- At least note the registration number and/or vehicle make, model and colour before you ride.
- If possible, hitchhike with a friend.
- Choose a car with a single occupant or a couple rather than the last seat in a car full of people.
- Regardless of gender, choose wisely; some people have loose hands. It's more dangerous when you're riding with multiple people.
- Sit in the front passenger seat, if you can. Rear doors often have child locks on them, meaning they cannot be opened from the inside. If you must sit in the back, check the child lock is off before you close the door.
- Keep your bag or backpack in easy reach, so you can grab it if you need to bail out. Be prepared to lose it if it is locked in the trunk.
- Wear some of your valuables?i.e. passport, wallet, money, I.D., bank and cr cards, etc.?under or in your clothes, do not put them all in your pack. Keep them in different places, so that if you lose one item, you don't lose them all. A thief or robber who gets your wallet and small change may overlook a concealed moneybelt or second billfold.
- In some places, the police take a dim view of hitchhikers and will arrest based on the slightest excuse (or at least cost you time you could use to catch rides by running field interviews on you).
- While pedestrians may have the right to walk along most roads, doing so in some places can get you arrested, cited, ticketed, or verbally warned. Find out about which roads you can and cannot walk along.
- As a general rule, avoid walking along freeways, particularly if it looks unsafe to do so or the jursidiction you are in prohibits it. In some areas where it is legal to walk on the freeway, it may be wiser and safer to stay on the on-ramp anyway, based on the infrastructure of the road?Blackwell, Oklahoma, for instance, has a rather narrow freeway shoulder on the southbound ramp, but the ramp itself is wide and safe (it is legal to walk on the freeway in this example, but not particularly wise or conducive to getting a ride). Also avoid walking along railway tracks; apart from the risk of encountering a train, it is often illegal to walk along or close to railway tracks.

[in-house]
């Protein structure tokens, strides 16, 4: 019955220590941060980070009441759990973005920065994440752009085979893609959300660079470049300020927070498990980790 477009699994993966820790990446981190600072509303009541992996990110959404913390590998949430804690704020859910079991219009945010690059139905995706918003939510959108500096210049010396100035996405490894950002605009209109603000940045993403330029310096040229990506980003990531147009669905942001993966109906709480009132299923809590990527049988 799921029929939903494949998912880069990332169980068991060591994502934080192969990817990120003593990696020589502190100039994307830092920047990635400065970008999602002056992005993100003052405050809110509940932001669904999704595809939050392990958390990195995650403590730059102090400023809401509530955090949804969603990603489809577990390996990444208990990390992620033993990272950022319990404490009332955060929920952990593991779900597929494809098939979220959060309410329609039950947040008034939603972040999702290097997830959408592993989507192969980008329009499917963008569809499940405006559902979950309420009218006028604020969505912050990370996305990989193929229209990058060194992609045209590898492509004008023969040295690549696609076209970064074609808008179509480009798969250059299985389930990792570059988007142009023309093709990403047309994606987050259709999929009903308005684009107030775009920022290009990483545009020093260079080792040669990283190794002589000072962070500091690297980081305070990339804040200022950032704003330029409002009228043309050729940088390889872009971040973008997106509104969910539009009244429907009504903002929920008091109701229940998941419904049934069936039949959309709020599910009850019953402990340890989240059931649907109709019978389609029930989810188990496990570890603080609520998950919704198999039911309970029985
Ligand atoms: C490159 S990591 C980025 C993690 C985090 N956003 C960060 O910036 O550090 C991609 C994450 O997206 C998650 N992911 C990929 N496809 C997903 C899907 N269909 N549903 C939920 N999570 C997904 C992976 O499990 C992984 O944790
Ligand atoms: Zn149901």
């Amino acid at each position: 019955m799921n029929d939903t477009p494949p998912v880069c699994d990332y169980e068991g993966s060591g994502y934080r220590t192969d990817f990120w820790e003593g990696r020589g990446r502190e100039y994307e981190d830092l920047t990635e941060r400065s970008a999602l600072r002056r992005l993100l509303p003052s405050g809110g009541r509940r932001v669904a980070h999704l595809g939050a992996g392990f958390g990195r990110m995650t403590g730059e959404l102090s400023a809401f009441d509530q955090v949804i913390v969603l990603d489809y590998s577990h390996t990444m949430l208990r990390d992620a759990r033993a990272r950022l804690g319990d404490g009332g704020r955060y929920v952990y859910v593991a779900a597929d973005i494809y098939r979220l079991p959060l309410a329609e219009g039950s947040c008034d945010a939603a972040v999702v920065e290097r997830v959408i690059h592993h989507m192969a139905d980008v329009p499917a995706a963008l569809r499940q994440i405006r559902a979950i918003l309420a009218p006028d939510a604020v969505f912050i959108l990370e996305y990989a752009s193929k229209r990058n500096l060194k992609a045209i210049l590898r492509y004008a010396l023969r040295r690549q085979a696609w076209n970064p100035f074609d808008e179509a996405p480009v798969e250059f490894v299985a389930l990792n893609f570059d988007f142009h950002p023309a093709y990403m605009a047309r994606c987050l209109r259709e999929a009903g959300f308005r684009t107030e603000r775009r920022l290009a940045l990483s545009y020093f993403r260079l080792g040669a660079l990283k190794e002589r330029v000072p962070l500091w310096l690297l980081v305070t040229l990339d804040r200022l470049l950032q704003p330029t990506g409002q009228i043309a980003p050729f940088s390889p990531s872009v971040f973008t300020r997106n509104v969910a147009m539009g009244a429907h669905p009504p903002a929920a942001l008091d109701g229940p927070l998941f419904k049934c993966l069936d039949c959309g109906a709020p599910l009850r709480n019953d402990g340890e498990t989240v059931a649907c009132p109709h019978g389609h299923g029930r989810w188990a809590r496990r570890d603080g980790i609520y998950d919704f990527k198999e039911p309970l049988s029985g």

- If you have some doubts, and you found a ride through e.g. a website, you can request the ID number of the driver who offers the ride. Pass this number on to your beloved ones. At the moment you meet with the person who offered you the ride, s/he'll show you his ID, and if the number is the same, you can have more confidence getting in the car. Most of the time drivers will understand this precaution.
People giving rides
Of course you can try every passing car or driver, but it seems some people tend to give rides sooner than others. People who hiked themselves know what it feels like to stand at the side of the road. Working people like to have some conversation, especially if they're on a long trip (which can be of great use for you!).
This is a brief index of hitchhiking conditions around the world, ranking countries on four indices:
- whether hitchhiking is popular or even understood, on a scale of common → occasional → rare → unknown
- whether getting rides is generally easy, on a scale of easy → medium → hard → very hard
- whether hitchhiking is legal (outside highways and tollroads, which are nearly universally off limits to foot traffic)
- whether it's possible to hitchhike for free, or whether payment is expected if picked up by a stranger.
"Varies" means that conditions vary dramatically within the country — please consult the individual country articles linked below for more detail.
¹ Soliciting a ride from within the roadway is illegal in some states. However, accepting an offered ride or hitching from a footpath is legal.
Hitchhiking in Europe can be a pleasant experience. Some countries are however more pleasant than others. See Hitchhiking in Europe for some more detailed information.